Kudos to the lexicographers at the Oxford English Dictionary for tracking down the earliest usage of OMG.
And no, it’s not the invention of a texting teen.
Let us now put down our smartphones to mark a peculiar anniversary. One hundred years ago, on Sept. 9, 1917, a retired admiral of the British navy fired off a letter to Winston Churchill, the future prime minister. The letter was shockingly prescient in one curious way: the admiral abbreviated “Oh my God!” in a most millennial fashion, as “OMG.”….
In his letter, Lord Fisher complained to the much younger Churchill, then serving as minister of munitions, about Britain’s cautious naval strategy against Germany. In a sarcastic tone, he closed the letter by writing, “I hear that a new order of Knighthood is on the tapis—O.M.G. (Oh! My God!)—Shower it on the Admiralty!!” (“On the tapis” meant “under consideration.”)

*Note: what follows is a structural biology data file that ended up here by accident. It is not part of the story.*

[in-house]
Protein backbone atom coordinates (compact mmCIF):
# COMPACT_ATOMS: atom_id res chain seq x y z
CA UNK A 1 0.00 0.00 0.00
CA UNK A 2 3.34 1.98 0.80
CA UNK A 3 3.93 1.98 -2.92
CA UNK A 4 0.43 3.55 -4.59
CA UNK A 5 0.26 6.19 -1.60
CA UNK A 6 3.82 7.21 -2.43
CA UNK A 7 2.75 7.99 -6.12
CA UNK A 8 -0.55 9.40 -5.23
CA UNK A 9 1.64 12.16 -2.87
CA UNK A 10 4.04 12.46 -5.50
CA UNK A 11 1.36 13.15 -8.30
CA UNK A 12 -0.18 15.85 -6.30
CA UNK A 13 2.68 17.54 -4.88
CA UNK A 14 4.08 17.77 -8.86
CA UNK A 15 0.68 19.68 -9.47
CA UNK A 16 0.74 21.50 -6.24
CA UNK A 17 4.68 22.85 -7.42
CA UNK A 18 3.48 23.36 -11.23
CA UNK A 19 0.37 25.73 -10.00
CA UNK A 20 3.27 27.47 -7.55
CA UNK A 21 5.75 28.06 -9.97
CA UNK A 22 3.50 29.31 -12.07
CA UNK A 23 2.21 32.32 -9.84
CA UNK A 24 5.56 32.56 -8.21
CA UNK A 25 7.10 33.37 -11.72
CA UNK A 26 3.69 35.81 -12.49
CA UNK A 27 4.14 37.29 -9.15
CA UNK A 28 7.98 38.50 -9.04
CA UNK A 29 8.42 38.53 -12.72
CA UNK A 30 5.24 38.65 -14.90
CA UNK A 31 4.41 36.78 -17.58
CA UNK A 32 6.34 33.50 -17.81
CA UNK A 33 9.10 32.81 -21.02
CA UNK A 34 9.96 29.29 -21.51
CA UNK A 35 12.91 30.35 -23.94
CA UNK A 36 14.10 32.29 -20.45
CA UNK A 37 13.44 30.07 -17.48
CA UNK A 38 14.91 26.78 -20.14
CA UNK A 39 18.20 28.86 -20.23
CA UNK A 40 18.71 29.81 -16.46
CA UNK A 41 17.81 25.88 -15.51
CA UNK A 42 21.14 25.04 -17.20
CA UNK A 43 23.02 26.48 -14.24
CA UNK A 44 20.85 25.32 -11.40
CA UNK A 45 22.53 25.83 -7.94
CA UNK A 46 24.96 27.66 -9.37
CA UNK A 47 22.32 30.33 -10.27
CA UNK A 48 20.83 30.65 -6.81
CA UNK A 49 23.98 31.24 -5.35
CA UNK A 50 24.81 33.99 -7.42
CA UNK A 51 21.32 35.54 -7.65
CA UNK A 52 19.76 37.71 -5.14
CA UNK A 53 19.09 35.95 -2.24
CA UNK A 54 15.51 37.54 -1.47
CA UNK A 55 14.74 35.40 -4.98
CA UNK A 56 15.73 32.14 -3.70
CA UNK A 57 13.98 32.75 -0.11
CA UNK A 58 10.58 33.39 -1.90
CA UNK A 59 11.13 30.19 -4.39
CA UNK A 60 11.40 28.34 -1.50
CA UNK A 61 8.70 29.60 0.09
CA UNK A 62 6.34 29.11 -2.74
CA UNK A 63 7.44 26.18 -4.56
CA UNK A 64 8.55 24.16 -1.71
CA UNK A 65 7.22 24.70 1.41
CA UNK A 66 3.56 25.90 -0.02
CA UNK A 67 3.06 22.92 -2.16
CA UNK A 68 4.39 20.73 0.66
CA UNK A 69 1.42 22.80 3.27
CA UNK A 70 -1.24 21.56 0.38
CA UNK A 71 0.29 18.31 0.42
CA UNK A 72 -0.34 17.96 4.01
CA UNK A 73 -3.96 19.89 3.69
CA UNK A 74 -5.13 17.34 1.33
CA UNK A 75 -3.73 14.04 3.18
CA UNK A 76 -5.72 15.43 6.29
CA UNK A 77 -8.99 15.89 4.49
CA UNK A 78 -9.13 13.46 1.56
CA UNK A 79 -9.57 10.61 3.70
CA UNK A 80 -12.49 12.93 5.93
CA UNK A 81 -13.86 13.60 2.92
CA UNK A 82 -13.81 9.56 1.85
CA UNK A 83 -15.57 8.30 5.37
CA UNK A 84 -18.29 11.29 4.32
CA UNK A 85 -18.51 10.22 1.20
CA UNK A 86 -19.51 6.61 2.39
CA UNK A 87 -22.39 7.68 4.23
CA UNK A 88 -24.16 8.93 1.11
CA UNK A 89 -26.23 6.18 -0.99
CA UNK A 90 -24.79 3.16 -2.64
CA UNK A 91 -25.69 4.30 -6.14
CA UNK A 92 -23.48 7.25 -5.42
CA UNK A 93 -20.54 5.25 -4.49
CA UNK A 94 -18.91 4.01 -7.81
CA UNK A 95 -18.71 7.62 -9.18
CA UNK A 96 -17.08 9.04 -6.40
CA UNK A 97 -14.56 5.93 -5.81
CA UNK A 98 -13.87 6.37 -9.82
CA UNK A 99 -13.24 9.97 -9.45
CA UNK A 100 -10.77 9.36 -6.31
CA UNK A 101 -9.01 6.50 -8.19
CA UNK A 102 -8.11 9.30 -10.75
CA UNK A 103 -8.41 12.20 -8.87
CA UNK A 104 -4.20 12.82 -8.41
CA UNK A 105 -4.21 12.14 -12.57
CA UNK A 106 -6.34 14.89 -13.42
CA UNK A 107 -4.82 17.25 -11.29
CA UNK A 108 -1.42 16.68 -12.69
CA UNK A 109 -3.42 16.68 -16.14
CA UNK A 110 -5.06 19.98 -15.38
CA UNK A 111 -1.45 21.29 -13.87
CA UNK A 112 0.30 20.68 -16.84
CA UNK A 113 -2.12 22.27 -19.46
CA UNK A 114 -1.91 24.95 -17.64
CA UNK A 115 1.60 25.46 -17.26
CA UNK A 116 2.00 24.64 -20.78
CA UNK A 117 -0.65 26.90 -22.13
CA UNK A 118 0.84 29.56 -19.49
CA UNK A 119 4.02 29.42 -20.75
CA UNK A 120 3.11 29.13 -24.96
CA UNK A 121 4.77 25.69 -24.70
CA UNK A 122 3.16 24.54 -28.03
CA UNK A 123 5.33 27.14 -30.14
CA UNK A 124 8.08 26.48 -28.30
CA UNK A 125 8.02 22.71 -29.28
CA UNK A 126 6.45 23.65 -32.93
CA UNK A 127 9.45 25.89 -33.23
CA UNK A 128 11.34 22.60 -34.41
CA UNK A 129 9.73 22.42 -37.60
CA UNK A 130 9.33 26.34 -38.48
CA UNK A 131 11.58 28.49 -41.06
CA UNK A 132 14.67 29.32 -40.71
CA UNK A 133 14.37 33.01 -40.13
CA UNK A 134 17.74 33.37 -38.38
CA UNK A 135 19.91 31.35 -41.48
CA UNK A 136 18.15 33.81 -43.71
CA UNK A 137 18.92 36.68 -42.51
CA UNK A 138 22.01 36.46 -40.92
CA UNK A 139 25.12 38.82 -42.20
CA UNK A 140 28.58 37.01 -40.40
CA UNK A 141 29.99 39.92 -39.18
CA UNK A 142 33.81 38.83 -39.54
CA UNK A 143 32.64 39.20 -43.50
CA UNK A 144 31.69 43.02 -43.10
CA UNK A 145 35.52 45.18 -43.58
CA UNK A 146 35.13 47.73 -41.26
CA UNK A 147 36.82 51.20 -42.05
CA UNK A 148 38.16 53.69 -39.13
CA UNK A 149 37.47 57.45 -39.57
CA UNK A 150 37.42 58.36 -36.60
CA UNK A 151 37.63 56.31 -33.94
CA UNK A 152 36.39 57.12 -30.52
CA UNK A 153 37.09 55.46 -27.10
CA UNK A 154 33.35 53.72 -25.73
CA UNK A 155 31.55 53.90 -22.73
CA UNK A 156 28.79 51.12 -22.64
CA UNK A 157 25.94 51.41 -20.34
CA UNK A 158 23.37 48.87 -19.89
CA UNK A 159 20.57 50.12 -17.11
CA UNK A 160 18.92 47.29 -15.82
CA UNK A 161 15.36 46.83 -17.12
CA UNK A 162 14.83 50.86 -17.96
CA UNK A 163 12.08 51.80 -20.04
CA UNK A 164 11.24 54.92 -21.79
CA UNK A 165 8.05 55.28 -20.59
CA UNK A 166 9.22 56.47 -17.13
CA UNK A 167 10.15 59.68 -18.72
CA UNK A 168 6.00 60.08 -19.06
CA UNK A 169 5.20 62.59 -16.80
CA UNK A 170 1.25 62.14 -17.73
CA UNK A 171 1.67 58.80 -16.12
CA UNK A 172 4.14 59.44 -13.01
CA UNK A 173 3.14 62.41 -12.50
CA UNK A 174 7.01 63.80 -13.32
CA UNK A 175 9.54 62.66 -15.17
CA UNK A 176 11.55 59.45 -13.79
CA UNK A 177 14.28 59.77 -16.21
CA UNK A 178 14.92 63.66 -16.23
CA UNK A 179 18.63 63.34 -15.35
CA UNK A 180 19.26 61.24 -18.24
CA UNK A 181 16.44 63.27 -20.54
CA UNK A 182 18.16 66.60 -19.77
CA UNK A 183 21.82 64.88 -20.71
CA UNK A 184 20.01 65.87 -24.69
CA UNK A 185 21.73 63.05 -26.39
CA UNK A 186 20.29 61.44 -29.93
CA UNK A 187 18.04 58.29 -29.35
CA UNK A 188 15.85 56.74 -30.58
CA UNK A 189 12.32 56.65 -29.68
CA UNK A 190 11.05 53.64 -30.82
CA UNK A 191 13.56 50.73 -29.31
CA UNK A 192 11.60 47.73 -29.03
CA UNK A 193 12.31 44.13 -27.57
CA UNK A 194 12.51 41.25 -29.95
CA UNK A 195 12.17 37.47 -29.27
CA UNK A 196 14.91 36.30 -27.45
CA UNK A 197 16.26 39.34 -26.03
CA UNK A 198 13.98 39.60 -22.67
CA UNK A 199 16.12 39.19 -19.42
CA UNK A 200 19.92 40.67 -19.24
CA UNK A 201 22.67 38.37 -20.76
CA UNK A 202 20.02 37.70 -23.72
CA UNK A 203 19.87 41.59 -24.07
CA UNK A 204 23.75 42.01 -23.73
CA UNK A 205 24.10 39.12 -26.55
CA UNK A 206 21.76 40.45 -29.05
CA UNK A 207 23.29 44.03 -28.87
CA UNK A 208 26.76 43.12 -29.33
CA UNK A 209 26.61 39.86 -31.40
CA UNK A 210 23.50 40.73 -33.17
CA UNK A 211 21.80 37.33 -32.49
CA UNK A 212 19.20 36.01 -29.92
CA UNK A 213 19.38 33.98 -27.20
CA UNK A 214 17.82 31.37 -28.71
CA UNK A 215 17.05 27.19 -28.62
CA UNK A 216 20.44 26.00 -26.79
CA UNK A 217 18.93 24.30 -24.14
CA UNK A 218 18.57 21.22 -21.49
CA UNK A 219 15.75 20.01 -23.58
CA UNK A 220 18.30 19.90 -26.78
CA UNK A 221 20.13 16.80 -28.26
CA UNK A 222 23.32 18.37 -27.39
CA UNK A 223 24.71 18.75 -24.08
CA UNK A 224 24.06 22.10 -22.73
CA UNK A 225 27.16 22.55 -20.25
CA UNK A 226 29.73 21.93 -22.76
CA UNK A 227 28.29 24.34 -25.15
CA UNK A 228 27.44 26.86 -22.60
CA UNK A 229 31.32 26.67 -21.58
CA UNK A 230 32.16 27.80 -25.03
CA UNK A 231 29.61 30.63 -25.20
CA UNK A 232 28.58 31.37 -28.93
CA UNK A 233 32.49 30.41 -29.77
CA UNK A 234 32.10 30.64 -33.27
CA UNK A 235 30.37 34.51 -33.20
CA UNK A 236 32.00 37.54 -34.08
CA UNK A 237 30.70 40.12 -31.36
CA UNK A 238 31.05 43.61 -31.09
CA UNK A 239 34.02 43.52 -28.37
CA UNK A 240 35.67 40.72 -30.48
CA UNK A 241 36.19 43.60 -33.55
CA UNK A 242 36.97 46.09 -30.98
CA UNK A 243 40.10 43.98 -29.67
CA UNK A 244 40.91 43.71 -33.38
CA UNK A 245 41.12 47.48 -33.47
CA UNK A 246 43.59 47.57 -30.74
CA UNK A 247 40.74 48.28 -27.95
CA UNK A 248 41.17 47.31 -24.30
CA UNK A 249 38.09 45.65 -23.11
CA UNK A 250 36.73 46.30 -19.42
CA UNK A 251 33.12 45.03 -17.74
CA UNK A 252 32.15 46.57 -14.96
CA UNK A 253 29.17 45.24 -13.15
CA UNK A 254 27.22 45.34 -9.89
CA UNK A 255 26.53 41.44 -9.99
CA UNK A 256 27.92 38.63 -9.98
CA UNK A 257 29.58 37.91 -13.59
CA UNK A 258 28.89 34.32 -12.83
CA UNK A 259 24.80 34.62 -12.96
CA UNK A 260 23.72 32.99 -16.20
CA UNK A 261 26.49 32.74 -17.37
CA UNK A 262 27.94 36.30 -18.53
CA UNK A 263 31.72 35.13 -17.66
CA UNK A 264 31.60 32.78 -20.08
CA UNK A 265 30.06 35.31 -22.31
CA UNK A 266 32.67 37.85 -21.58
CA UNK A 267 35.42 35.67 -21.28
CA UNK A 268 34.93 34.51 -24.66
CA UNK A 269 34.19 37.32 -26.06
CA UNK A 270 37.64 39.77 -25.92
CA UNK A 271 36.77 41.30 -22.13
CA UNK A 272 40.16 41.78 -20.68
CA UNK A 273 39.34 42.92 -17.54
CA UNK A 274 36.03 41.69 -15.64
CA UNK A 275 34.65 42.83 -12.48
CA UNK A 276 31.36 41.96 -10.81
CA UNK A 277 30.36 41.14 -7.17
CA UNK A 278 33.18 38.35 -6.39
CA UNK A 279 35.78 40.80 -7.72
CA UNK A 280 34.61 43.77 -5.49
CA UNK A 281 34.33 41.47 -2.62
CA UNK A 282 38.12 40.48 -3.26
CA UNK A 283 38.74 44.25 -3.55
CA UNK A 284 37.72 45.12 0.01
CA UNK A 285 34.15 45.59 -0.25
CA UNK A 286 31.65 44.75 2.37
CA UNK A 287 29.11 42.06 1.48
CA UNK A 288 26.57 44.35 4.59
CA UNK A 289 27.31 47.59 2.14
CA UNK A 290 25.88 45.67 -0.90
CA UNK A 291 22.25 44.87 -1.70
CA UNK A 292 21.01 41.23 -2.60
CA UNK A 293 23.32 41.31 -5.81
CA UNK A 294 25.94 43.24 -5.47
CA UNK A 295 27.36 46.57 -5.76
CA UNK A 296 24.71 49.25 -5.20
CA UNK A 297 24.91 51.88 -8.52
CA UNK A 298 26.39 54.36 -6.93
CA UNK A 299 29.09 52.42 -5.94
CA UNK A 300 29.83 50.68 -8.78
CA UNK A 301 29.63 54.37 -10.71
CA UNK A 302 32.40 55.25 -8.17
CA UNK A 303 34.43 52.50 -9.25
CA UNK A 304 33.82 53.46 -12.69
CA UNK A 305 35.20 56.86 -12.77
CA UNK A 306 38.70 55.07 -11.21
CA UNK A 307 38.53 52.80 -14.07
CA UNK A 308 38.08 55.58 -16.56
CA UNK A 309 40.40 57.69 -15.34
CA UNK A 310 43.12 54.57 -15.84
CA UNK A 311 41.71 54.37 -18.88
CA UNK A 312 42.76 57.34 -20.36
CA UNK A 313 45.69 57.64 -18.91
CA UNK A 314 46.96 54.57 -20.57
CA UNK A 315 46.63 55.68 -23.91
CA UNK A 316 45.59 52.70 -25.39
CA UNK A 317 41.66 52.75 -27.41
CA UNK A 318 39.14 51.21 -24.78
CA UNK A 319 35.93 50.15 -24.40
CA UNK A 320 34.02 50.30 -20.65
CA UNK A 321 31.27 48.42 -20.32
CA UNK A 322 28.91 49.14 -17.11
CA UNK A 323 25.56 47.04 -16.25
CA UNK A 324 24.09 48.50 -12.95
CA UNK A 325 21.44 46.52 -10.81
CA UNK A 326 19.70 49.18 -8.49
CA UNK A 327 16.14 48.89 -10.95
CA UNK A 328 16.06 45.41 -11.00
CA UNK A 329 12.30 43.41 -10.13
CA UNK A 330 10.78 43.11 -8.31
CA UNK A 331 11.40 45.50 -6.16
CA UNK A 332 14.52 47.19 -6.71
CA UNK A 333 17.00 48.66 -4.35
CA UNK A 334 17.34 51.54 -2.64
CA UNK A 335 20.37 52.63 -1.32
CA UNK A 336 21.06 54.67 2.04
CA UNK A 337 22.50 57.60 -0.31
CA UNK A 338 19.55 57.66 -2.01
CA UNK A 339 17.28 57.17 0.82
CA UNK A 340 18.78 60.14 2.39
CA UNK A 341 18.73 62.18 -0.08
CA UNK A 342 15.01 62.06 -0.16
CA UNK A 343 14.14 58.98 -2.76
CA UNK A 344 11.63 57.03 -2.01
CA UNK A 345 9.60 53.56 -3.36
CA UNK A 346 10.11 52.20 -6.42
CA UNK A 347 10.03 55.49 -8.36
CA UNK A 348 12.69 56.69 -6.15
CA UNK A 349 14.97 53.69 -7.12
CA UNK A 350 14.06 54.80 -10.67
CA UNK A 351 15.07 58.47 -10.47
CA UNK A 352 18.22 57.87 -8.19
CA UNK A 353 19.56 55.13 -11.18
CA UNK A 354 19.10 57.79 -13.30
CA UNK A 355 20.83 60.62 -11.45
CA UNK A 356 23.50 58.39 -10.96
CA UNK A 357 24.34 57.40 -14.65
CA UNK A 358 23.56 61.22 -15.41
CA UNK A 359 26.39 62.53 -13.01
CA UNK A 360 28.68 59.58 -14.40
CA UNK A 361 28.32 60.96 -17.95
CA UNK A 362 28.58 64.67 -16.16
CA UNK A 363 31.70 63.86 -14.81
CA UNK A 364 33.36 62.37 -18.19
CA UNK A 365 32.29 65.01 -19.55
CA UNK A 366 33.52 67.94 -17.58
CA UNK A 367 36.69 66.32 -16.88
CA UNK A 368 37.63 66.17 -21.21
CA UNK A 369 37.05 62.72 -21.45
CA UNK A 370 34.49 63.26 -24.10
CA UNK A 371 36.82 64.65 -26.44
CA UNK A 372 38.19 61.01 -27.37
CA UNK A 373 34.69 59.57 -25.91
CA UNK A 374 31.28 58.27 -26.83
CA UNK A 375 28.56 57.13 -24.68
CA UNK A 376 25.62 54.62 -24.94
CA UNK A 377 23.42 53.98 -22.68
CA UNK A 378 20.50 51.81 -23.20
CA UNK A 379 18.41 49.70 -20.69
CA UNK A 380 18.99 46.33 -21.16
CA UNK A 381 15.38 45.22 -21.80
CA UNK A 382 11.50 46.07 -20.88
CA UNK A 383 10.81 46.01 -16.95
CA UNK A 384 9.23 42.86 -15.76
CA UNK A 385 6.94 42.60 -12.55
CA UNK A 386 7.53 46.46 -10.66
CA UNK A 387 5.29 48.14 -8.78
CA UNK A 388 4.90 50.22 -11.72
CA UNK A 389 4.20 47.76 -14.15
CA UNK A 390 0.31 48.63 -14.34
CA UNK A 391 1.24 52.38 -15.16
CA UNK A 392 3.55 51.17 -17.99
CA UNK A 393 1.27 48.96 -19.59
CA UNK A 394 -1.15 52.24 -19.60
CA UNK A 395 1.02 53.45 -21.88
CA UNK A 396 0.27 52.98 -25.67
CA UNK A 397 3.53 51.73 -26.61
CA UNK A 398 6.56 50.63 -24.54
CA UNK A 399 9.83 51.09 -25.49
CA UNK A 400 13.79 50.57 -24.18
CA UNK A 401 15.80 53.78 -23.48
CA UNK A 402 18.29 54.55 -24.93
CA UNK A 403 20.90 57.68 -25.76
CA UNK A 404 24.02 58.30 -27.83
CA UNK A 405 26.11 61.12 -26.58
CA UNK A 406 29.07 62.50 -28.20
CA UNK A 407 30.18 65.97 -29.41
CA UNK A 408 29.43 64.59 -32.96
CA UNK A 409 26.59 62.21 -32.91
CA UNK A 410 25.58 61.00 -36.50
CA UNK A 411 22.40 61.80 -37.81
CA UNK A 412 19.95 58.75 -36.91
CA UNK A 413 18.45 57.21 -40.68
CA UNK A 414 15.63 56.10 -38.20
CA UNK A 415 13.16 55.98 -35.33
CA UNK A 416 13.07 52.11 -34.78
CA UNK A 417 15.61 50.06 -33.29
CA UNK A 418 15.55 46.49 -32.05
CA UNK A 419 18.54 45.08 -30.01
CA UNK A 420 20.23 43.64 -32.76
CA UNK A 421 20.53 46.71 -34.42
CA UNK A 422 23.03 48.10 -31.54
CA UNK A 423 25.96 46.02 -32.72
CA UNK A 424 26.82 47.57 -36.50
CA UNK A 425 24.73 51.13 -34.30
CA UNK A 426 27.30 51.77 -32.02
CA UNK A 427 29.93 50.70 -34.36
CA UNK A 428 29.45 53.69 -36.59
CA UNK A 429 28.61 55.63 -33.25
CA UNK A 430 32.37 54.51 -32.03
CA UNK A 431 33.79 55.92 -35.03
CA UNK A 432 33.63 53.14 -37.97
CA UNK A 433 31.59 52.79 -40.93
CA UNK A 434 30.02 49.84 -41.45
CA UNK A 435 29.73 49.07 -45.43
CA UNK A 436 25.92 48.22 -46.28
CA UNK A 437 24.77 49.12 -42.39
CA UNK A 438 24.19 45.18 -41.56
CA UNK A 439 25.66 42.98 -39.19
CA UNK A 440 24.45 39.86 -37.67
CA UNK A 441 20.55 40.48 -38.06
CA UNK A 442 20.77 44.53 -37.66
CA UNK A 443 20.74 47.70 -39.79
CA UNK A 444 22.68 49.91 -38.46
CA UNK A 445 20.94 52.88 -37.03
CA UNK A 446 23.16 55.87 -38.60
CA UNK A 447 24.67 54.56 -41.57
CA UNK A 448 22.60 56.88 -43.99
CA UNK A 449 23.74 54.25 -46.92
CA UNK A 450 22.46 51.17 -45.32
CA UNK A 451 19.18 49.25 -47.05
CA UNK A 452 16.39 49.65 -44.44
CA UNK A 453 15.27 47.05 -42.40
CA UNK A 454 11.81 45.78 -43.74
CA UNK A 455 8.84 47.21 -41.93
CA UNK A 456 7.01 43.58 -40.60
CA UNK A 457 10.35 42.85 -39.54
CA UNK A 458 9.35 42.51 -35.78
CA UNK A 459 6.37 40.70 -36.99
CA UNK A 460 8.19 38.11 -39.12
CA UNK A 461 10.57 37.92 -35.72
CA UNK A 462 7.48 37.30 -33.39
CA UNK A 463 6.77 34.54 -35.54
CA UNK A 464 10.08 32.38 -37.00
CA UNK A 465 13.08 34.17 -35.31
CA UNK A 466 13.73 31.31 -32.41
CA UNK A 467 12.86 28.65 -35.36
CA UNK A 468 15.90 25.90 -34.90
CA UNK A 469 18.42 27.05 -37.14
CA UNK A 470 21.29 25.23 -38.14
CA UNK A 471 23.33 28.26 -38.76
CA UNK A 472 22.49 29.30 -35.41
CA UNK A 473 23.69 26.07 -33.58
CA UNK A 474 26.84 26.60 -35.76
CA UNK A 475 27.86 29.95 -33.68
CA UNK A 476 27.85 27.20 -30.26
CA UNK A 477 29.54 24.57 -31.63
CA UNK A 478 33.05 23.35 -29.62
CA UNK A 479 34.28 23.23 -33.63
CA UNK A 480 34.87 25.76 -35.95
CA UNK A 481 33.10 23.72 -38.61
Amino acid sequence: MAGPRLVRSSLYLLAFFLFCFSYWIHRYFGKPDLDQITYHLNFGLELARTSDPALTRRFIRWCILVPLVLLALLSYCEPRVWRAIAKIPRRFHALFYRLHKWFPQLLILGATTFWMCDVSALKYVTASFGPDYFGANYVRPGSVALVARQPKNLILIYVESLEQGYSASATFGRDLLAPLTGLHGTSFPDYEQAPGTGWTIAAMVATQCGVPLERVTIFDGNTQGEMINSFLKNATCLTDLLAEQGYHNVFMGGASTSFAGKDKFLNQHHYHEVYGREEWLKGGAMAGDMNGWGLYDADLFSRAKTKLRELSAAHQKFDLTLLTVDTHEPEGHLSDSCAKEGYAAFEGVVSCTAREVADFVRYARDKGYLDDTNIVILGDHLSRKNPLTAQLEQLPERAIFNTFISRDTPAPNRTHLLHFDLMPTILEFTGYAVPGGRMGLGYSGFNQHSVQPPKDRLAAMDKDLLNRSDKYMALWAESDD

Lord Fisher’s letter went unnoticed for nearly a century until it was unearthed by lexicographers at the Oxford English Dictionary, when they added an entry for “OMG” in March 2011. The OED makes a point of tracking down the earliest known example of every word or phrase, and initial research had taken the interjection “OMG” back to 1994, in an online forum for soap-opera fans (“OMG! What did it say?”).
The editors asked one of the OED’s longtime library researchers, Jon Simon, formerly a research librarian at the Library of Congress, to track down another mid-’90s example of “OMG” that cropped up in the Arkansas Democrat-Gazette. But Mr. Simon didn’t stop there: He looked carefully through the Google Books database of digitized texts until he found the surprising 1917 letter, included in Lord Fisher’s memoirs published two years later….